Size 16 Walthams

Introduction

Waltham 1899-Riverside, 17J, 1900
This page is about size 16 Waltham keyless watches, primarily the highly successful 1899 and 1908 models but with some information about the 1888 and previous models. It will consist of original items and links to Blog posts which will hopefully grow to show all of the main grades.

Check out the Renaissance Watch Repair's web site for a brief history of Waltham which also has approximate manufacturing dates. If you are trying to identify a Waltham movement then put the serial number into the NAWCC database , remembering in both cases to use the serial number from the movement NOT the case. Note that specifications did change over time, the descriptions below being typical, also that many of the movements do not have the grade engraved on the movement, just a name, to get the grade of some you have to go to the production records or go from memory.

I had planned to copy posts onto this page but it quickly became apparent that the editor could not cope so apart from the original content I have constructed an index of the main posts with links to the individual posts regarding each grade. To see these and other posts about S16 Walthams in the reverse order they were posted then click on S16 Walthams under "labels"  on the right side bar.


Grades.
Waltham were not consistent in their grade naming, particularly in the long term, and it is further complicated by Export and special order models and with some grades coming with a different number of jewels and specifications which also varied with time.  For the bulk of watches that have a numbered grade there are two main naming conventions:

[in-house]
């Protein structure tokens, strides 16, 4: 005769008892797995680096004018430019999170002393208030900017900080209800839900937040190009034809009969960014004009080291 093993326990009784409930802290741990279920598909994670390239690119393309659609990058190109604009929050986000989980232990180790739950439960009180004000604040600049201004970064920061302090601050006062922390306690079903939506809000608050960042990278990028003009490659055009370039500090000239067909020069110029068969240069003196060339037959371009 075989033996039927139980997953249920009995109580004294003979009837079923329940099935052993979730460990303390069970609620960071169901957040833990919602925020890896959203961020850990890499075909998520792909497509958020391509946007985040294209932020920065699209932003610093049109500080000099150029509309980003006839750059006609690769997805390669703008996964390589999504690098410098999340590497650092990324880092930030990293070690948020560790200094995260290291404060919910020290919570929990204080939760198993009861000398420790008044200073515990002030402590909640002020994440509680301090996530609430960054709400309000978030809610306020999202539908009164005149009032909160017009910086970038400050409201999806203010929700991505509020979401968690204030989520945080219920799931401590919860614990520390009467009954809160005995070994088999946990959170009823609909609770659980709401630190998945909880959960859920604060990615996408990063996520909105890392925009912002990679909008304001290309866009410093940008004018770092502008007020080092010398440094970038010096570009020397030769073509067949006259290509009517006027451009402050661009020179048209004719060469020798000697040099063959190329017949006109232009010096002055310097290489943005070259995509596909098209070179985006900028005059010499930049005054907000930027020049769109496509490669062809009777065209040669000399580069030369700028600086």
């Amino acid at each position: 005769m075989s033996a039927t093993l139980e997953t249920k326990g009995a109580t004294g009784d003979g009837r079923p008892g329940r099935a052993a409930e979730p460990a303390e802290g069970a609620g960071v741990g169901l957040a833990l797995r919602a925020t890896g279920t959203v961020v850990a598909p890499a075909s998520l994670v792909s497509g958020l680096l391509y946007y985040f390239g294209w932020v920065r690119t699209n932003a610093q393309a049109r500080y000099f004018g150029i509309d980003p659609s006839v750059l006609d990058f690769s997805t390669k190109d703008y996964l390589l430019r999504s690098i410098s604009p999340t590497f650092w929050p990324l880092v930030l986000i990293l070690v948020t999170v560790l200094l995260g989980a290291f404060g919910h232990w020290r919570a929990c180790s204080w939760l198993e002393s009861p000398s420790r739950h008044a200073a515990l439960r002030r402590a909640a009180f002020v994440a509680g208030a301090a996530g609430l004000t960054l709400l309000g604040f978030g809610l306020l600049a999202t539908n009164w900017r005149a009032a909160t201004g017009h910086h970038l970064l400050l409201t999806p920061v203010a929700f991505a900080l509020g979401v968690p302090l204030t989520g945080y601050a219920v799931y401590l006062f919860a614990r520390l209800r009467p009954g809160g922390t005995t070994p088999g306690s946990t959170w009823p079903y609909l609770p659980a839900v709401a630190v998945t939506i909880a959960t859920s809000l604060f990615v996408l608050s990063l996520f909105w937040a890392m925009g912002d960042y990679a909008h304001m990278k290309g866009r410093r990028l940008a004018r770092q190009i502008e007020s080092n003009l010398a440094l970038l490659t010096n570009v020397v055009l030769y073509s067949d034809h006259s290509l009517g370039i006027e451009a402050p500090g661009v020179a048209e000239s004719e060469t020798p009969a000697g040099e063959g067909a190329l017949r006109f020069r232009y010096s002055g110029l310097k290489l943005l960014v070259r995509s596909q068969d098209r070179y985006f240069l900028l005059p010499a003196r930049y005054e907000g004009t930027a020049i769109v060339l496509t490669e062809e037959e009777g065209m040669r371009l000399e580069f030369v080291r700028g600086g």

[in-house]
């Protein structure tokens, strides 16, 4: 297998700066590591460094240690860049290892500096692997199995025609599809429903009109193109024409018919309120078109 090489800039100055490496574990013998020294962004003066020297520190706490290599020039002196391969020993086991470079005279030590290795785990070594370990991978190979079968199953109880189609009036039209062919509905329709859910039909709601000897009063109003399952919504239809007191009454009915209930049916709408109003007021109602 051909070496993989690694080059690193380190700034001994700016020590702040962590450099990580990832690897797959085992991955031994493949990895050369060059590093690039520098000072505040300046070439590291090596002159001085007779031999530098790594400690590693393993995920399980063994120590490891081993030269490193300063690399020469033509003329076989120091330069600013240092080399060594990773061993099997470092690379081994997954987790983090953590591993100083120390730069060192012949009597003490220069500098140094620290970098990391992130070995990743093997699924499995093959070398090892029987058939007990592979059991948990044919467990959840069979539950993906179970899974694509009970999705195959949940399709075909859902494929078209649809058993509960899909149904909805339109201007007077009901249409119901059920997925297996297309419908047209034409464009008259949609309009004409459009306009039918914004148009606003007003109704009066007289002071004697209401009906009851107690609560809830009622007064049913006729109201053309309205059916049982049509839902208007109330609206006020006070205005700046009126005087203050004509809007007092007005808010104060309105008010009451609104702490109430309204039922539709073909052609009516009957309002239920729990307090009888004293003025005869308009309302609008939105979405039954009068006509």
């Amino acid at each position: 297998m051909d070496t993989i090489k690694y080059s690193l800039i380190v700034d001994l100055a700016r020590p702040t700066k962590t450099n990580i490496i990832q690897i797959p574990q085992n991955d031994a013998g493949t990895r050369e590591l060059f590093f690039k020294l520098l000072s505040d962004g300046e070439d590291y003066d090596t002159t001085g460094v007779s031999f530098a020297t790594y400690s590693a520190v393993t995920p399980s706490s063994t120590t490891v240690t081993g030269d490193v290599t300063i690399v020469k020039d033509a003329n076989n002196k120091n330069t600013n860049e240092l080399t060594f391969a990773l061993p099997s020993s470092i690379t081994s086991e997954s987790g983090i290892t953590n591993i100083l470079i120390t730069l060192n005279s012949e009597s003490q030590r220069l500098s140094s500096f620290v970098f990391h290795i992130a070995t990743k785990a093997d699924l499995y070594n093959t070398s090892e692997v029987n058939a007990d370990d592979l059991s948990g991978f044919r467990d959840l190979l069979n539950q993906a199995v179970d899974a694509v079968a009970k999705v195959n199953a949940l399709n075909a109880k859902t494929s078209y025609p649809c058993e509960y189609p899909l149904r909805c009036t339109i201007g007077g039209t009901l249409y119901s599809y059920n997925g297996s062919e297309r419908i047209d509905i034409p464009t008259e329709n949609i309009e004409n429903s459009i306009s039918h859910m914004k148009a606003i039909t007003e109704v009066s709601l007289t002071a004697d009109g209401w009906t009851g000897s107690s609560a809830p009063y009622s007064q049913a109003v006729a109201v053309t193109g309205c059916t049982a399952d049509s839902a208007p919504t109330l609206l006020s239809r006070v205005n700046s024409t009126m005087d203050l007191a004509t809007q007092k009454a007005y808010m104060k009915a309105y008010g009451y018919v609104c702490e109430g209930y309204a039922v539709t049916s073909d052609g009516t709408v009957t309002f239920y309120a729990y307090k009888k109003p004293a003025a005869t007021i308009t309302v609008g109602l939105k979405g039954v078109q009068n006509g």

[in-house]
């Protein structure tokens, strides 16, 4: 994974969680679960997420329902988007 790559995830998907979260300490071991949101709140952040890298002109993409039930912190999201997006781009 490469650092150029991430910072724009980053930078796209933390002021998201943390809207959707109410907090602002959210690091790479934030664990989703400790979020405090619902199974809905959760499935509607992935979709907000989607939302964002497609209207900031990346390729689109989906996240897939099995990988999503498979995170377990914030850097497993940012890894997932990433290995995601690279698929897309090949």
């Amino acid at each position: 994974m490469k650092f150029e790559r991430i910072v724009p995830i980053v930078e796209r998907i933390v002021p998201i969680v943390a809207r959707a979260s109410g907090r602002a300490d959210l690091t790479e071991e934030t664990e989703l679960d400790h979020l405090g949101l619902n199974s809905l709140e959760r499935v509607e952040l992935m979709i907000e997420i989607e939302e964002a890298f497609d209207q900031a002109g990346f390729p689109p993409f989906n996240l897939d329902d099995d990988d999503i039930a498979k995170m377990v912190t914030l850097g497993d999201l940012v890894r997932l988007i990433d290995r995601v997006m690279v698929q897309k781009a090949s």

In the first the first digit is "6" being the last digit of the movements size and the next two digits being a grade number in ascending order of quality so that a 610 is a low grade and 645 very high. This convention was followed across the size ranges so an 845 is a very high grade size 18 movement.

The second convention came in much later and had 2 digits for the size and 2 digits for the number of jewels.

Beyond that names were generally used with the following being them main high quality grades in order of increasing quality: P.S. Bartlett (PSB), Royal, Riverside, Crescent St, Vanguard, Riverside Maximus.

How Much did they cost?

The following is taken from a 1913 trade advert (Thanks JS!) and shows the original cost of the movement without case adjusted for US inflation since then and the main features of the movement:

610: $187 7 Jewels
620: $297 15 Jewels
625: $376 17 Jewels
630: $416 17 Jewels adjusted for temperature
635: $440 17 Jewels adjusted for temperature, steel escape wheel, sapphire pallets
PSB: $495 17 Jewels adjusted for temperature, steel escape wheel, sapphire pallets
Royal: $574 17 Jewels adjusted for temperature and 3 positions
Riverside: $946 17 Jewels adjusted for temperature, Isochronism & 5 positions, double roller, Steel Escape, ruby & sapphire jewels

Also each had it’s own decorative style, engraving and in some cases plate design.

The watches:

Listed in approximate order of desirability / value:
Also to come are the several grades of the 1888 model and the 1860, 1868 & 1872 models.

Related Posts:



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